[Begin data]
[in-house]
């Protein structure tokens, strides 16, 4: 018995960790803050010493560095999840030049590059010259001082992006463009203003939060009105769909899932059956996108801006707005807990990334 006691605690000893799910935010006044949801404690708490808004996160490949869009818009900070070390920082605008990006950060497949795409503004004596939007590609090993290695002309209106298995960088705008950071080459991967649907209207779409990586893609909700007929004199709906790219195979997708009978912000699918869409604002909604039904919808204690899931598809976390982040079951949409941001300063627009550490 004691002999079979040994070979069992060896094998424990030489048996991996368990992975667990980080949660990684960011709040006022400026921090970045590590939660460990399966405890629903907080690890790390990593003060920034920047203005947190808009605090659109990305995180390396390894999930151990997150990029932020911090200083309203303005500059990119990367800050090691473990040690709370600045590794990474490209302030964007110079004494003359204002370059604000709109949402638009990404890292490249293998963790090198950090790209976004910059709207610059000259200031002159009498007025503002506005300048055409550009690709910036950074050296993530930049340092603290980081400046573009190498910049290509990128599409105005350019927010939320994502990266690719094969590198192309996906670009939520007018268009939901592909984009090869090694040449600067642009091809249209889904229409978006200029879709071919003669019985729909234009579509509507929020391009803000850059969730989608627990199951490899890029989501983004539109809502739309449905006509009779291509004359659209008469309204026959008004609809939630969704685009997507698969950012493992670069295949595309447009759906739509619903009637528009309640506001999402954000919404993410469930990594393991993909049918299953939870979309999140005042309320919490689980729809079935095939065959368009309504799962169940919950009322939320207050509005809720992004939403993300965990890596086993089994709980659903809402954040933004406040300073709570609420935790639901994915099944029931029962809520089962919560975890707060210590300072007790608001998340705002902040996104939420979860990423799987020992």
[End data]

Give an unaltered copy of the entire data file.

[in-house]
């Protein structure tokens, strides 16, 4: 018995960790803050010493560095999840030049590059010259001082992006463009203003939060009105769909899932059956996108801006707005807990990334 006691605690000893799910935010006044949801404690708490808004996160490949869009818009900070070390920082605008990006950060497949795409503004004596939007590609090993290695002309209106298995960088705008950071080459991967649907209207779409990586893609909700007929004199709906790219195979997708009978912000699918869409604002909604039904919808204690899931598809976390982040079951949409941001300063627009550490 004691002999079979040994070979069992060896094998424990030489048996991996368990992975667990980080949660990684960011709040006022400026921090970045590590939660460990399966405890629903907080690890790390990593003060920034920047203005947190808009605090659109990305995180390396390894999930151990997150990029932020911090200083309203303005500059990119990367800050090691473990040690709370600045590794990474490209302030964007110079004494003359204002370059604000709109949402638009990404890292490249293998963790090198950090790209976004910059709207610059000259200031002159009498007025503002506005300048055409550009690709910036950074050296993530930049340092603290980081400046573009190498910049290509990128599409105005350019927010939320994502990266690719094969590198192309996906670009939520007018268009939901592909984009090869090694040449600067642009091809249209889904229409978006200029879709071919003669019985729909234009579509509507929020391009803000850059969730989608627990199951490899890029989501983004539109809502739309449905006509009779291509004359659209008469309204026959008004609809939630969704685009997507698969950012493992670069295949595309447009759906739509619903009637528009309640506001999402954000919404993410469930990594393991993909049918299953939870979309999140005042309320919490689980729809079935095939065959368009309504799962169940919950009322939320207050509005809720992004939403993300965990890596086993089994709980659903809402954040933004406040300073709570609420935790639901994915099944029931029962809520089962919560975890707060210590300072007790608001998340705002902040996104939420979860990423799987020992």